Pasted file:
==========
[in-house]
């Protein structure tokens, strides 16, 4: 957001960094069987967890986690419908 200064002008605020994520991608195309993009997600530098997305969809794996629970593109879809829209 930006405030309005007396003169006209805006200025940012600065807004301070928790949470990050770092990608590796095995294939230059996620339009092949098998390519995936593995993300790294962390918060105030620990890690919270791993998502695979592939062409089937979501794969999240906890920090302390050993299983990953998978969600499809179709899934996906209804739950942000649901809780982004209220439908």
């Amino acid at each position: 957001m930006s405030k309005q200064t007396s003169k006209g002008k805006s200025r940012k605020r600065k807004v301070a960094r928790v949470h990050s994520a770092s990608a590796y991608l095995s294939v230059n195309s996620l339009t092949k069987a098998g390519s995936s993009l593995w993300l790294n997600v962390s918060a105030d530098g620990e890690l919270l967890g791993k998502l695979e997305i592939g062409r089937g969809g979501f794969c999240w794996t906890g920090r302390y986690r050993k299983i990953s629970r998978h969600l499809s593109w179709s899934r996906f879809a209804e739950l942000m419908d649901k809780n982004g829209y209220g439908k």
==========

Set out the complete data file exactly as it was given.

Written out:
[in-house]
């Protein structure tokens, strides 16, 4: 957001960094069987967890986690419908 200064002008605020994520991608195309993009997600530098997305969809794996629970593109879809829209 930006405030309005007396003169006209805006200025940012600065807004301070928790949470990050770092990608590796095995294939230059996620339009092949098998390519995936593995993300790294962390918060105030620990890690919270791993998502695979592939062409089937979501794969999240906890920090302390050993299983990953998978969600499809179709899934996906209804739950942000649901809780982004209220439908």
């Amino acid at each position: 957001m930006s405030k309005q200064t007396s003169k006209g002008k805006s200025r940012k605020r600065k807004v301070a960094r928790v949470h990050s994520a770092s990608a590796y991608l095995s294939v230059n195309s996620l339009t092949k069987a098998g390519s995936s993009l593995w993300l790294n997600v962390s918060a105030d530098g620990e890690l919270l967890g791993k998502l695979e997305i592939g062409r089937g969809g979501f794969c999240w794996t906890g920090r302390y986690r050993k299983i990953s629970r998978h969600l499809s593109w179709s899934r996906f879809a209804e739950l942000m419908d649901k809780n982004g829209y209220g439908k």